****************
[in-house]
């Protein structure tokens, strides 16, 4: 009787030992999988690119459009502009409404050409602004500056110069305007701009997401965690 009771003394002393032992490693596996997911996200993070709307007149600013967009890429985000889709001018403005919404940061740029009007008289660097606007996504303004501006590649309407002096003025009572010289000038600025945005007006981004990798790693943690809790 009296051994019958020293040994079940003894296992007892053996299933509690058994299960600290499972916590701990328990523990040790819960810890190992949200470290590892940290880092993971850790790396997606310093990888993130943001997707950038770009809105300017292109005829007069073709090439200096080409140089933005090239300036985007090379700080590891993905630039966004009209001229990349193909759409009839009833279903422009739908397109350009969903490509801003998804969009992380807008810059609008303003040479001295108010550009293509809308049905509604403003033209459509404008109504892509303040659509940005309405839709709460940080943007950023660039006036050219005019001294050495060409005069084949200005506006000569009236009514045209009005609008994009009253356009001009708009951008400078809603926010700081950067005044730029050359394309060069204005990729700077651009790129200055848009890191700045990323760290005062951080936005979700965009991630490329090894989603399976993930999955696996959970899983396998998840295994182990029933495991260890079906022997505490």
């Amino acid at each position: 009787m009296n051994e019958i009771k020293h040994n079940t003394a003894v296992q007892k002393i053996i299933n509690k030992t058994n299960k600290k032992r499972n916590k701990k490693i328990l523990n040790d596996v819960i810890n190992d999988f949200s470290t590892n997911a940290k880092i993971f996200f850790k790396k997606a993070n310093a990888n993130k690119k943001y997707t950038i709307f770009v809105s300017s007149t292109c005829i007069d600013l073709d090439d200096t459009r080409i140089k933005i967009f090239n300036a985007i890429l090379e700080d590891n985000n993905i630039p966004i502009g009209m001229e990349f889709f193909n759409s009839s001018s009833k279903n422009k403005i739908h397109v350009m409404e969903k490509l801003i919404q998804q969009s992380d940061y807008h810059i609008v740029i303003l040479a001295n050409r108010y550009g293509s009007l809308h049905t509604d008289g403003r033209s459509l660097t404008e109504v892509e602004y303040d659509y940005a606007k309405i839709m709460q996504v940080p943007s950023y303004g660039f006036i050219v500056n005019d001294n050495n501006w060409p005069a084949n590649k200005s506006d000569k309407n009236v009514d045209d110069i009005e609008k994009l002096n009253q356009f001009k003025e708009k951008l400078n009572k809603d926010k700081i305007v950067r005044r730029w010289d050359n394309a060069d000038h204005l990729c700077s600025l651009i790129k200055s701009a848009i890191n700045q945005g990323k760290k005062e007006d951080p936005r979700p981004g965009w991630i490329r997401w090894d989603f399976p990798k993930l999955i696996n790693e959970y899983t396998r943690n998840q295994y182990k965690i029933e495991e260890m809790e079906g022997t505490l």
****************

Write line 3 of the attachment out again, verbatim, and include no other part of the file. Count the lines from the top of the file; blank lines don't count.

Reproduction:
């Amino acid at each position: 009787m009296n051994e019958i009771k020293h040994n079940t003394a003894v296992q007892k002393i053996i299933n509690k030992t058994n299960k600290k032992r499972n916590k701990k490693i328990l523990n040790d596996v819960i810890n190992d999988f949200s470290t590892n997911a940290k880092i993971f996200f850790k790396k997606a993070n310093a990888n993130k690119k943001y997707t950038i709307f770009v809105s300017s007149t292109c005829i007069d600013l073709d090439d200096t459009r080409i140089k933005i967009f090239n300036a985007i890429l090379e700080d590891n985000n993905i630039p966004i502009g009209m001229e990349f889709f193909n759409s009839s001018s009833k279903n422009k403005i739908h397109v350009m409404e969903k490509l801003i919404q998804q969009s992380d940061y807008h810059i609008v740029i303003l040479a001295n050409r108010y550009g293509s009007l809308h049905t509604d008289g403003r033209s459509l660097t404008e109504v892509e602004y303040d659509y940005a606007k309405i839709m709460q996504v940080p943007s950023y303004g660039f006036i050219v500056n005019d001294n050495n501006w060409p005069a084949n590649k200005s506006d000569k309407n009236v009514d045209d110069i009005e609008k994009l002096n009253q356009f001009k003025e708009k951008l400078n009572k809603d926010k700081i305007v950067r005044r730029w010289d050359n394309a060069d000038h204005l990729c700077s600025l651009i790129k200055s701009a848009i890191n700045q945005g990323k760290k005062e007006d951080p936005r979700p981004g965009w991630i490329r997401w090894d989603f399976p990798k993930l999955i696996n790693e959970y899983t396998r943690n998840q295994y182990k965690i029933e495991e260890m809790e079906g022997t505490l």